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Five Questions With...

Five Questions with Todd McLellan

Oilers coach talks rising expectations, Connor McDavid's development

by Dan Rosen @drosennhl / NHL.com Senior Writer

NHL.com's Q&A feature called "Five Questions With …" runs every Tuesday. We talk to key figures in the game and ask them questions to gain insight into their lives, careers and the latest news.

The latest edition features Edmonton Oilers coach Todd McLellan:

McLellan is now trying to manage expectations built around 19-year-old captain Connor McDavid, the talent around him and the opening of a new state-of-the-art arena, Rogers Place.

The Oilers open their new building when they play the Calgary Flames on Wednesday (10 p.m. ET; SN, TVA Sports 2). The hope is that it's the start of a strong season that leads to the Stanley Cup Playoffs, where the Oilers haven't been since going to the Stanley Cup Final in 2006.

For now, McLellan is trying to fuel the optimism in the city which also has a sense of realism. 

"If we're targeting the Stanley Cup that would be great, but I don't know if that's realistic," McLellan said. "If it's the ability to improve and graduate from the level we got to last year to move forward, I think that's realistic and expected. We had a 40-goal differential to the better last year from the year before, but we need to do that again just to get even. We were that far out of it two years ago. We've cut the gap in half, and usually the last half is the toughest to cut. We know we've got a huge task in front of us just to get even and you don't make the playoffs unless you're near even."

McLellan talked more about expectations and the Oilers' upcoming season in a recent phone conversation with NHL.com.

Here are Five Questions with…Todd McLellan:

Obviously there is excitement in that market with Connor McDavid, the team now, the new arena, but is there still patience in Edmonton, a willingness to let this grow?

"I believe it's mixed. The word 'patience' is not a word that I'm using because we've asked fans to be patient for 10 years, a decade already. Some of the fans are because they understand the youth factor of some of our players, but they've also been coming to the rink for 10 years and want to watch a playoff game eventually. It's a catch-22 right now. It's our job to show improvement. That's what our goal has to be."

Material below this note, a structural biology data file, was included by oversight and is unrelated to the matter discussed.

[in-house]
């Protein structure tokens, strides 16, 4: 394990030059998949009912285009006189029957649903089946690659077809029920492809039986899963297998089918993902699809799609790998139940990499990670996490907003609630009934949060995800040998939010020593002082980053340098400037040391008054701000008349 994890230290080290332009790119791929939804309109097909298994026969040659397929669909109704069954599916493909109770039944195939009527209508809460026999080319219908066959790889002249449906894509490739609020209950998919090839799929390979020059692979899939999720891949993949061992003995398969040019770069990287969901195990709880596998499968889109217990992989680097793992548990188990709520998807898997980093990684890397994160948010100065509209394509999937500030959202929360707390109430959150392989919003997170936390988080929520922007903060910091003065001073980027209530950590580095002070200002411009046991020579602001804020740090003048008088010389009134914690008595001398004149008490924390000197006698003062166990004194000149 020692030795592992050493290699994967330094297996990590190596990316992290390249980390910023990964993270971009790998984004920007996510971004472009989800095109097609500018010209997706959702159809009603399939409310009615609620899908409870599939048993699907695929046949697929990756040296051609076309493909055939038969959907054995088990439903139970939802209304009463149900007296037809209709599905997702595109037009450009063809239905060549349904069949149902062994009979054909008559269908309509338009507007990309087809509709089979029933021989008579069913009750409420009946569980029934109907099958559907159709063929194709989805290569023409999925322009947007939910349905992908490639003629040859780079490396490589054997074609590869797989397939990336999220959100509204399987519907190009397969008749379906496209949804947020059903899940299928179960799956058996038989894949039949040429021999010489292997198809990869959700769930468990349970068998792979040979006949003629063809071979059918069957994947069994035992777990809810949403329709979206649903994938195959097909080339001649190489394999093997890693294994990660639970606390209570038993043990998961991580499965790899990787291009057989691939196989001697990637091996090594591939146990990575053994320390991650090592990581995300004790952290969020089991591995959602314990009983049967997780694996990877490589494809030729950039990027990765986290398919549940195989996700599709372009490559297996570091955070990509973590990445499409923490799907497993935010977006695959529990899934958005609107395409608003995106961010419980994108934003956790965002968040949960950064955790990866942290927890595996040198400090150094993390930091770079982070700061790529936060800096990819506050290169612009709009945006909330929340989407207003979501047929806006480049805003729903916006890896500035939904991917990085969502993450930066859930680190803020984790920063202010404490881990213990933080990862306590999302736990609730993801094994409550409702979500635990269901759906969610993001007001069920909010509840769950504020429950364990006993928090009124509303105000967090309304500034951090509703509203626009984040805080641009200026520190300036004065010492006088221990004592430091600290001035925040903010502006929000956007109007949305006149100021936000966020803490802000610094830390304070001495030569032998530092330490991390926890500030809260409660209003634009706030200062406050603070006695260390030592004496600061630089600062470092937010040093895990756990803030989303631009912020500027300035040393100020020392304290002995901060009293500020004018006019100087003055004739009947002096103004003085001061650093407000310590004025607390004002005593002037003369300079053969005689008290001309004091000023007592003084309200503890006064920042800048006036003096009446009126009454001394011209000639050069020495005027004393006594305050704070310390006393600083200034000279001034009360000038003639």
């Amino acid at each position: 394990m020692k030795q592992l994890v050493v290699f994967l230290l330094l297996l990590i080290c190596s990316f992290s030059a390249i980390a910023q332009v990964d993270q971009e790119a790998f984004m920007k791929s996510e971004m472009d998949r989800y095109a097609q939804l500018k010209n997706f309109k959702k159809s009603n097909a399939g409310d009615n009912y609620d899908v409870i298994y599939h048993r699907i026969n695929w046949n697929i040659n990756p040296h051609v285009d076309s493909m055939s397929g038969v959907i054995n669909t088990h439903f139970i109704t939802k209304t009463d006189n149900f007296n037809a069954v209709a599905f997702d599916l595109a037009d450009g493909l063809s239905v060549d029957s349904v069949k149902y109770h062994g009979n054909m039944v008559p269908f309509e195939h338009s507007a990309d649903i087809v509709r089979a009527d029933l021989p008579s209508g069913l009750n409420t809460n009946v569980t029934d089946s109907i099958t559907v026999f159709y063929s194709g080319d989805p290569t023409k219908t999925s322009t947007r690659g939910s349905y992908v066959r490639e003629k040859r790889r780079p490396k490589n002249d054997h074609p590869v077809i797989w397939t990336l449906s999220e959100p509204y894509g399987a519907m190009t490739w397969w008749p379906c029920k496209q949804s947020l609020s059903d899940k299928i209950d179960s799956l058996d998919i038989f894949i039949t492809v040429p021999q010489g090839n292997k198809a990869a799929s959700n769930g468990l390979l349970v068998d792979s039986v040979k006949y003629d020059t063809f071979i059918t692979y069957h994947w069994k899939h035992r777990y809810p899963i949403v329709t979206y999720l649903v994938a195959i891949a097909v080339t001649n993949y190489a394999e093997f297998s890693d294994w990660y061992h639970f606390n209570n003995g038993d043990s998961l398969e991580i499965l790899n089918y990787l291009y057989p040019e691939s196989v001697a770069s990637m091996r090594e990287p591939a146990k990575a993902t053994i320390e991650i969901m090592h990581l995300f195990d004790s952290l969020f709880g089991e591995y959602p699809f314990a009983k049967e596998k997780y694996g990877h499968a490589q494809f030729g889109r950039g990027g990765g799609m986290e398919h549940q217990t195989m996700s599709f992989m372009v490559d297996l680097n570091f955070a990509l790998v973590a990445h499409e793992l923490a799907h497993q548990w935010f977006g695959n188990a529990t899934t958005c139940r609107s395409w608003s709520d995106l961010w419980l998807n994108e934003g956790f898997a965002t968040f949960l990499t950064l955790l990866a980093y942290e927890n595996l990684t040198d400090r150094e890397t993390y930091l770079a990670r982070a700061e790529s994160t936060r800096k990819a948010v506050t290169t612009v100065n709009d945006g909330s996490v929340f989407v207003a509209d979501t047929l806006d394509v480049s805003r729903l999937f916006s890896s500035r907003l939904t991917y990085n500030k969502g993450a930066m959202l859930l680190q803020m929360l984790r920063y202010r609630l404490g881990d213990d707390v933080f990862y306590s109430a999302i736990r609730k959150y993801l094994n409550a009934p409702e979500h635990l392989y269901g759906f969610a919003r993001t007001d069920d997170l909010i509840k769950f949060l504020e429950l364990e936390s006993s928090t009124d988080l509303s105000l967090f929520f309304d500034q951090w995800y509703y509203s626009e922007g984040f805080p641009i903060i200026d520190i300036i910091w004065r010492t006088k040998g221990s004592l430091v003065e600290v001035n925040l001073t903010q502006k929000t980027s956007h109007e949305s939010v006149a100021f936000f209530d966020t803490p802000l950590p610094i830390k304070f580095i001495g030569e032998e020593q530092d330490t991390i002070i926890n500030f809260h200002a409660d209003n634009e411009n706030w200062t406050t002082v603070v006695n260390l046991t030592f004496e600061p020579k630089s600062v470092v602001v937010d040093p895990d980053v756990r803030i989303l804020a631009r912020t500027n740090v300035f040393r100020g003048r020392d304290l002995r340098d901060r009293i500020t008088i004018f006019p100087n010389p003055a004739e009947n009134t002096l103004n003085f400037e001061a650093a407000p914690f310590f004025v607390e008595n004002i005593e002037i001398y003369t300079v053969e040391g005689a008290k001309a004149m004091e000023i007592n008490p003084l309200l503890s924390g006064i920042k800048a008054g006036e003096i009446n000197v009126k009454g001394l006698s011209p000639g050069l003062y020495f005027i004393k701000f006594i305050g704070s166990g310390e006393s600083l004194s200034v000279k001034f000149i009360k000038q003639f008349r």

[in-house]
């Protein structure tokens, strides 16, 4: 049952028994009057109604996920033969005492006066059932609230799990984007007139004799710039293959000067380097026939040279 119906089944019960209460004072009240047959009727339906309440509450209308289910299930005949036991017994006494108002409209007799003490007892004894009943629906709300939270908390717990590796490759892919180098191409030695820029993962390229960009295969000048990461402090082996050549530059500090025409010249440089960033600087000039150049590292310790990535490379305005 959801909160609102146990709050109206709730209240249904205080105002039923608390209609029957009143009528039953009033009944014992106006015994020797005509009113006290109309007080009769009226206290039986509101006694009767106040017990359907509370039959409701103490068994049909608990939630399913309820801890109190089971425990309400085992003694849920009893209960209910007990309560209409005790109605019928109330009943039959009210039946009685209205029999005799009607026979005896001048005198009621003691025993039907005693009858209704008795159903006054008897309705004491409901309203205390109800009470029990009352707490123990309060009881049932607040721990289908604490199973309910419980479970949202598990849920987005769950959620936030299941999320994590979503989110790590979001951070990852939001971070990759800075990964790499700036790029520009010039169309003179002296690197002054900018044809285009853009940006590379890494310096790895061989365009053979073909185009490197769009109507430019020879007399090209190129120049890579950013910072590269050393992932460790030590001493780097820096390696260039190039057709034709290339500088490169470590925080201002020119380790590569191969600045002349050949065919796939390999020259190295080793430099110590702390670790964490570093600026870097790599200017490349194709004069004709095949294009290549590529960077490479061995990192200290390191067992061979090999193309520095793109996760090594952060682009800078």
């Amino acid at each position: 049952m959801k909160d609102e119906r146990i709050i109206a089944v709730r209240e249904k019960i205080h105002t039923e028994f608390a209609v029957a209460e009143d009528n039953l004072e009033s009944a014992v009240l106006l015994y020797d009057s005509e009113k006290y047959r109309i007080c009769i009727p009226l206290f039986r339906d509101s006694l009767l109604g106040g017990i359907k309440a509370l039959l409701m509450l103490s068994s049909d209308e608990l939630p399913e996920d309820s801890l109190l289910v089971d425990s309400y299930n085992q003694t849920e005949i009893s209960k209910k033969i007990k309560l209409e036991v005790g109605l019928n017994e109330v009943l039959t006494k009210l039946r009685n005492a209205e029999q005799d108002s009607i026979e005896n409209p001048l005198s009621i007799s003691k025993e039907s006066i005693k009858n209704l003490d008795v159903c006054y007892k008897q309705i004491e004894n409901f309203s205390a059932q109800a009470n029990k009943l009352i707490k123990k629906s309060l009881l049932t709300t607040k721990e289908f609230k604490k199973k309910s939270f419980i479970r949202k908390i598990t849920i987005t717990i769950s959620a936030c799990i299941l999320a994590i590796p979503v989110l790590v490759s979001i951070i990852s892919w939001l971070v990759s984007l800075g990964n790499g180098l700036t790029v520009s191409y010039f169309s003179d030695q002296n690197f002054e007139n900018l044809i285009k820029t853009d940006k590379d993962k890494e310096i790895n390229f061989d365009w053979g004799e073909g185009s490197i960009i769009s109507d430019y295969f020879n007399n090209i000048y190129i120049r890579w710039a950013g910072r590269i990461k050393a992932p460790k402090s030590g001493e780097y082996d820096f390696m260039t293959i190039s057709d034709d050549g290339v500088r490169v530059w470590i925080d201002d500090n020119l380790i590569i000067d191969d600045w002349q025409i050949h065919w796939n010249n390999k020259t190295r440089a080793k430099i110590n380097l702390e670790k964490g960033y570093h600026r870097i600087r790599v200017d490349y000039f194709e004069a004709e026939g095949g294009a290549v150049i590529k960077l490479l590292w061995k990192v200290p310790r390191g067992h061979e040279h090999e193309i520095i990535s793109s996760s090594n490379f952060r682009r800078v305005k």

Adam Larsson comes in via the trade for Taylor Hall and the trade gets criticized with people asking why the Oilers couldn't get more from the New Jersey Devils. What have you seen from Larsson? What have you liked? How can Adam Larsson impact the Oilers this season?

"I've seen a top pair, which we didn't have last year. I see a top pair in Oscar Klefbom and Larsson. It's like we acquired both because Klefbom was hurt basically all of last year. Larsson comes in as a veteran guy. The criticism comes in the form of he's not flashy, he's not up for the Norris Trophy because he's not up in the rush all the time and scoring 60 or 70 points a year. We knew getting him that wasn't his strength. His ability is to play a lot of minutes, to defend, to make good first passes. When we look at our team, to close that 45-goal gap we need a defenseman like that, especially on the right side. Maybe the flashiness and maybe the offense, the quarterback, comes from a different player later on, but we needed this type of player as well. He's provided that for us throughout the exhibition season."

What more does McDavid still have to learn other than just how to win at this level, which takes some time, obviously? 

"He's got things to work on, things to improve on. He's got to get stronger. I don't want to say he has to get faster, but he has to get stronger and read situations a little bit more. He gets a lot of opportunities and the ability to bear down and finish them, we're pushing him in that way. There are parts of his game that he would tell you he wants to work on, but he is and does have a lot of the pieces in play already. He's just got to polish them up and slowly get better."

Staying on Connor, was there any internal debate before naming him captain, or was it just, 'This is Connor's show and this is a no-brainer?'

"Initially when [general manager] Peter [Chiarelli] and I and the new staff, when we all arrived, we discussed where we might end up leadership-wise. Certainly Connor wasn't prepared at that time last year. We went with three 'As' and we found out a lot about our team, and they found out a lot about us as a management and coaching team. We listened when the players spoke at the end of the season, and at that point it was quite clear that all of them were prepared to have him out in front and leading, and they were all prepared to support him. When the seniority in the locker room is prepared to do that and they're telling you that they're prepared to support him, then you've got a powerful situation. That's how it evolved."

If you look at your depth chart with everyone healthy, how do you see 1-4 at center?

"Well we have two options that sit in front of us if we're assuming that Mark Letestu will play the fourth-line center role, penalty killing and key faceoffs, that type of stuff. We feel comfortable with him there. We can go 1-2-3 with Connor, Nuge [Ryan Nugent-Hopkins] and Leon [Draisaitl], or Connor, Leon, Nuge -- however it rolls out. Or, the way [Drake] Caggiula has played, we can play him in the third hole and put Leon on the wing. Leon's pretty comfortable playing both. Some of it will depend on injuries. Some will depend on the opponent. Some will depend on the play of Leon, Caggiula and some others. It's a little bit like [Joe] Pavelski and [Patrick] Marleau. You can be the third-line center, or you can go to the wing and play in the top six and probably play three or four more minutes a night with usually a different skillset around you.

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